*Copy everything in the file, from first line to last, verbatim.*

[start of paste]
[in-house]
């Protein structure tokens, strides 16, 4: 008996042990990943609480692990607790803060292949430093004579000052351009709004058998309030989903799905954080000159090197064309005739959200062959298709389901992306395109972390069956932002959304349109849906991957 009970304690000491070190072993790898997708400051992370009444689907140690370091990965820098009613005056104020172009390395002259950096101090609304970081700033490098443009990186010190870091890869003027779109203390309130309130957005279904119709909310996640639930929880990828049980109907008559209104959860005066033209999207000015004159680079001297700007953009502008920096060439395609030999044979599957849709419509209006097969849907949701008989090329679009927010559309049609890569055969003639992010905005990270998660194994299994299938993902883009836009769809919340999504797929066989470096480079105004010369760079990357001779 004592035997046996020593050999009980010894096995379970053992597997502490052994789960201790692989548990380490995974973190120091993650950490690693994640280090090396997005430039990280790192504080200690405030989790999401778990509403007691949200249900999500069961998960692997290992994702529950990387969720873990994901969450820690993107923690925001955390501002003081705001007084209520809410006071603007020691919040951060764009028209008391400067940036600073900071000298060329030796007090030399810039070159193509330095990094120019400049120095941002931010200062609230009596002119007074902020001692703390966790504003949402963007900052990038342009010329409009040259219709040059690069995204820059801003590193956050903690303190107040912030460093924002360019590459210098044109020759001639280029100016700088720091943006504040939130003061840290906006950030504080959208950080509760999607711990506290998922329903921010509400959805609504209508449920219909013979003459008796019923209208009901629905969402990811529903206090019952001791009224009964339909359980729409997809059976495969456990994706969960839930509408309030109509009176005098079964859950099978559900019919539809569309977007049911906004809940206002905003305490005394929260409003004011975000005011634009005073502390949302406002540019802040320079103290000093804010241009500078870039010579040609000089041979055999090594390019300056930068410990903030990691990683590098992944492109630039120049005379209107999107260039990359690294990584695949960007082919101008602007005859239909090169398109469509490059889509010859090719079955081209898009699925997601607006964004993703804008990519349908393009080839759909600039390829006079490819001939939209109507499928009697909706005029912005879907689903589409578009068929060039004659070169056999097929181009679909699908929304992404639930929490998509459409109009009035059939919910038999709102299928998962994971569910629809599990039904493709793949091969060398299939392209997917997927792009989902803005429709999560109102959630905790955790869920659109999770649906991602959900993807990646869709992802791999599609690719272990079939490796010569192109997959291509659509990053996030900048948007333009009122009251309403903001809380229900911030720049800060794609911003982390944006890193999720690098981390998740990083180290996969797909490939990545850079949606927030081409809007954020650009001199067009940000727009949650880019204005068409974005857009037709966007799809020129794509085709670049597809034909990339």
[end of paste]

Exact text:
[in-house]
């Protein structure tokens, strides 16, 4: 008996042990990943609480692990607790803060292949430093004579000052351009709004058998309030989903799905954080000159090197064309005739959200062959298709389901992306395109972390069956932002959304349109849906991957 009970304690000491070190072993790898997708400051992370009444689907140690370091990965820098009613005056104020172009390395002259950096101090609304970081700033490098443009990186010190870091890869003027779109203390309130309130957005279904119709909310996640639930929880990828049980109907008559209104959860005066033209999207000015004159680079001297700007953009502008920096060439395609030999044979599957849709419509209006097969849907949701008989090329679009927010559309049609890569055969003639992010905005990270998660194994299994299938993902883009836009769809919340999504797929066989470096480079105004010369760079990357001779 004592035997046996020593050999009980010894096995379970053992597997502490052994789960201790692989548990380490995974973190120091993650950490690693994640280090090396997005430039990280790192504080200690405030989790999401778990509403007691949200249900999500069961998960692997290992994702529950990387969720873990994901969450820690993107923690925001955390501002003081705001007084209520809410006071603007020691919040951060764009028209008391400067940036600073900071000298060329030796007090030399810039070159193509330095990094120019400049120095941002931010200062609230009596002119007074902020001692703390966790504003949402963007900052990038342009010329409009040259219709040059690069995204820059801003590193956050903690303190107040912030460093924002360019590459210098044109020759001639280029100016700088720091943006504040939130003061840290906006950030504080959208950080509760999607711990506290998922329903921010509400959805609504209508449920219909013979003459008796019923209208009901629905969402990811529903206090019952001791009224009964339909359980729409997809059976495969456990994706969960839930509408309030109509009176005098079964859950099978559900019919539809569309977007049911906004809940206002905003305490005394929260409003004011975000005011634009005073502390949302406002540019802040320079103290000093804010241009500078870039010579040609000089041979055999090594390019300056930068410990903030990691990683590098992944492109630039120049005379209107999107260039990359690294990584695949960007082919101008602007005859239909090169398109469509490059889509010859090719079955081209898009699925997601607006964004993703804008990519349908393009080839759909600039390829006079490819001939939209109507499928009697909706005029912005879907689903589409578009068929060039004659070169056999097929181009679909699908929304992404639930929490998509459409109009009035059939919910038999709102299928998962994971569910629809599990039904493709793949091969060398299939392209997917997927792009989902803005429709999560109102959630905790955790869920659109999770649906991602959900993807990646869709992802791999599609690719272990079939490796010569192109997959291509659509990053996030900048948007333009009122009251309403903001809380229900911030720049800060794609911003982390944006890193999720690098981390998740990083180290996969797909490939990545850079949606927030081409809007954020650009001199067009940000727009949650880019204005068409974005857009037709966007799809020129794509085709670049597809034909990339």